A pattern was ascertained that the cut outs of broadband coincided with use of telephone.  So whenever a customer telephoned (many times each day) Datalite had no access to the internet whatsoever.  This was a definite and repeatable fault, so perhaps now BT will assist in resolving their communications problems.  How wrong Datalite was – the next six weeks were an absolute disgrace in customer service. 

Without access to online orders and to quickly answer potential customer queries was a dreadful business position.  As well as affecting ability to provide top rate customer service, this undoubtedly directly led to losing several thousand pounds worth of orders. 

This particularly awful six week period necessitated numerous calls to BT Call Centre.  The cycle was invariably to:  Report the fault saga yet again to a new advisor apparently lacking in records, informed it must be the external equipment, explain this had already been tested, said they will test the line and call back, the call back never happened so back to the first step! 

There appeared no way to break this mindless cycle, so in the end Datalite threatened to report this plight to the media.  This at least prompted some positive action to upgrade the reported fault to ‘special attention’ status, enter BT advisor ‘Mash’.   

The lady Mash introduced herself as part of the BT distress team.  To be fair she was proactive, arranged for an engineer to call to examine the line within days and promised that compensation will be arranged for the effective 6 weeks of outage experienced (a promise that was forgotten about).  It is sad to contemplate that only the imminent threat of adverse media action publicity forced BT to come out of their apathetic state and actually send an engineer around – this should have been done six weeks earlier! 

The British Telecom engineer did indeed find a BT line wiring fault, which partially resolved the problem.  Broadband was still sluggish and still prone to dropouts requiring a return visit to resolve more line issues, resulting in an improvement and a loss of connection to roughly once a day (rather than twenty times).  The result was being removed from the special ‘distress service’ to BT’s bog standard service.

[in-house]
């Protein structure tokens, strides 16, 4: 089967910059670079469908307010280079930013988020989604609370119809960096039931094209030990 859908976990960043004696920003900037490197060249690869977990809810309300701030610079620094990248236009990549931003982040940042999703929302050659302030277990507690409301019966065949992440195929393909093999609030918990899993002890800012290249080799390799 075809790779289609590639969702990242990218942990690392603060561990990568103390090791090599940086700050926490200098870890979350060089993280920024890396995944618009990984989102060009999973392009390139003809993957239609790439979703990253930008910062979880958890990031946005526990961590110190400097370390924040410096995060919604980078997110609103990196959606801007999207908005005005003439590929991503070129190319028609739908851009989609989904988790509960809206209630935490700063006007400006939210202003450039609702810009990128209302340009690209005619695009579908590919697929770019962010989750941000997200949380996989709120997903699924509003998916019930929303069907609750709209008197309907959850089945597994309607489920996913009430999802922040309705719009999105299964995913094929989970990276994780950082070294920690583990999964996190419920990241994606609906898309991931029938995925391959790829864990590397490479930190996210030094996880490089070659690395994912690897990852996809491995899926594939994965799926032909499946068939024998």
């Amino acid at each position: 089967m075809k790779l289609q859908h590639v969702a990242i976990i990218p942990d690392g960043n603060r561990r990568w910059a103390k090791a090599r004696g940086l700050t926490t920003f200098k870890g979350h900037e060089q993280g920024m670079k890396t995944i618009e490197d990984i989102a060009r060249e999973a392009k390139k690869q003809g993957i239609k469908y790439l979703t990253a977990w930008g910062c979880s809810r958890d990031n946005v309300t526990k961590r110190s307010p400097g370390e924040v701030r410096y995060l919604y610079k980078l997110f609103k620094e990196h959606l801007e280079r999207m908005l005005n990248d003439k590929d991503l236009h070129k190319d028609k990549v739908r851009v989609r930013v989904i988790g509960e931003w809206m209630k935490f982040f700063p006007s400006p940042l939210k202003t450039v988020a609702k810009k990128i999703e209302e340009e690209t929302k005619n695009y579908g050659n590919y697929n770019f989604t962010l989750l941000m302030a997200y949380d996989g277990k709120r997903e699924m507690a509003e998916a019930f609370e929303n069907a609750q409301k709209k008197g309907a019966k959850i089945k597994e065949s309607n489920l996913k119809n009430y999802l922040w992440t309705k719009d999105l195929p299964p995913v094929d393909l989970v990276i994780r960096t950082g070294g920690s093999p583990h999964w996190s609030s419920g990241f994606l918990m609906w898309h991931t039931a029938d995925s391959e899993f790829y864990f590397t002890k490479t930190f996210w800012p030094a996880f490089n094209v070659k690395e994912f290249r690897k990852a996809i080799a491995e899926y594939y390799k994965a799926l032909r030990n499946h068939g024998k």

This put the business back to a sluggish broadband of still lower than expected speeds, a problem of course treated with absolute contempt by BT’s customer service mantra ‘we cannot guarantee broadband speeds’.  They suggested that the disconnections were down to our (thrice checked and replaced) equipment and we could be charged for a call out.   Enough was enough BT had to be dropped. 

There were contract considerations to make January 2010 as the best bet for leaving BT.  The remarkable thing about BT is how expensive their rubbish service was.   BT uses every trick in the book to effectively con customers out of more money.  These include adding the cost of the router (normally supplied free), extra broadband costs for exceeding the download limit (more than likely due to the faults cited above) and numerous other unexpected costs. 

Datalite UK Ltd changed over its communications package to TalkTalk Opal Business package.  This is supplied at half the de facto cost of the BT package and includes priority business service, direct help line – very efficiently answered within a couple of rings, unlimited broadband, and consistent speeds of 10MBS.  BT’s final act was to lose a day’s worth of eMails during the transition and charge the business nearly 400 to finish the contract.  However, on a more positive note a lady called Christine of BT’s Billing Section instantly arranged with her manager for this to be halved – in the most inefficient organisations there still exists good staff.   

An efficient business communications package is now provided to Datalite from one of BT’s rival companies, after enduring a truly horrendous year of the worst customer service ever experienced.  The company that should really be called British TeleCON, appears not to care about Datalite UK Ltd and the numerous other businesses they profess to serve.  However, they leave a thoroughly disgruntled customer, whom uses every opportunity including this article to broadcast the message AVOID BT LIKE THE PLAGUE!

ARTICLE
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About The Author
John D Henry BA BSc, Managing Director of  DATALITE UK LTD
Supplier of quality picture frames and personalised gifts at http://www.dluk.info.
john@dluk.info
AUTHOR